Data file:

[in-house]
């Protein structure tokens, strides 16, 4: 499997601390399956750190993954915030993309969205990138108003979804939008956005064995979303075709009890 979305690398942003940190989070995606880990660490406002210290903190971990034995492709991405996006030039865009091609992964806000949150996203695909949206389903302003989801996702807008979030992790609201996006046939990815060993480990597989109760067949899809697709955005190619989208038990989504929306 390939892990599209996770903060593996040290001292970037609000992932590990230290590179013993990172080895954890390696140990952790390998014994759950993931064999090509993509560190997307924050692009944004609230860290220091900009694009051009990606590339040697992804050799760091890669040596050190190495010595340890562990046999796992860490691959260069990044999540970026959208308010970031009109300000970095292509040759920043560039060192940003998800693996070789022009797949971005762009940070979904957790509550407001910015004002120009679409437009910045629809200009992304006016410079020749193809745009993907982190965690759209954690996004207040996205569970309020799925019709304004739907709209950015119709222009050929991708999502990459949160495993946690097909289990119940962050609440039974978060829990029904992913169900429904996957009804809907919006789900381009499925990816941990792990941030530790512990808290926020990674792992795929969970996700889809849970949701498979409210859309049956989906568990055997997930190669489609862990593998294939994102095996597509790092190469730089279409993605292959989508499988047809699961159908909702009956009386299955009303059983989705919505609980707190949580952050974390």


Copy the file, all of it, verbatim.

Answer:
[in-house]
């Protein structure tokens, strides 16, 4: 499997601390399956750190993954915030993309969205990138108003979804939008956005064995979303075709009890 979305690398942003940190989070995606880990660490406002210290903190971990034995492709991405996006030039865009091609992964806000949150996203695909949206389903302003989801996702807008979030992790609201996006046939990815060993480990597989109760067949899809697709955005190619989208038990989504929306 390939892990599209996770903060593996040290001292970037609000992932590990230290590179013993990172080895954890390696140990952790390998014994759950993931064999090509993509560190997307924050692009944004609230860290220091900009694009051009990606590339040697992804050799760091890669040596050190190495010595340890562990046999796992860490691959260069990044999540970026959208308010970031009109300000970095292509040759920043560039060192940003998800693996070789022009797949971005762009940070979904957790509550407001910015004002120009679409437009910045629809200009992304006016410079020749193809745009993907982190965690759209954690996004207040996205569970309020799925019709304004739907709209950015119709222009050929991708999502990459949160495993946690097909289990119940962050609440039974978060829990029904992913169900429904996957009804809907919006789900381009499925990816941990792990941030530790512990808290926020990674792992795929969970996700889809849970949701498979409210859309049956989906568990055997997930190669489609862990593998294939994102095996597509790092190469730089279409993605292959989508499988047809699961159908909702009956009386299955009303059983989705919505609980707190949580952050974390």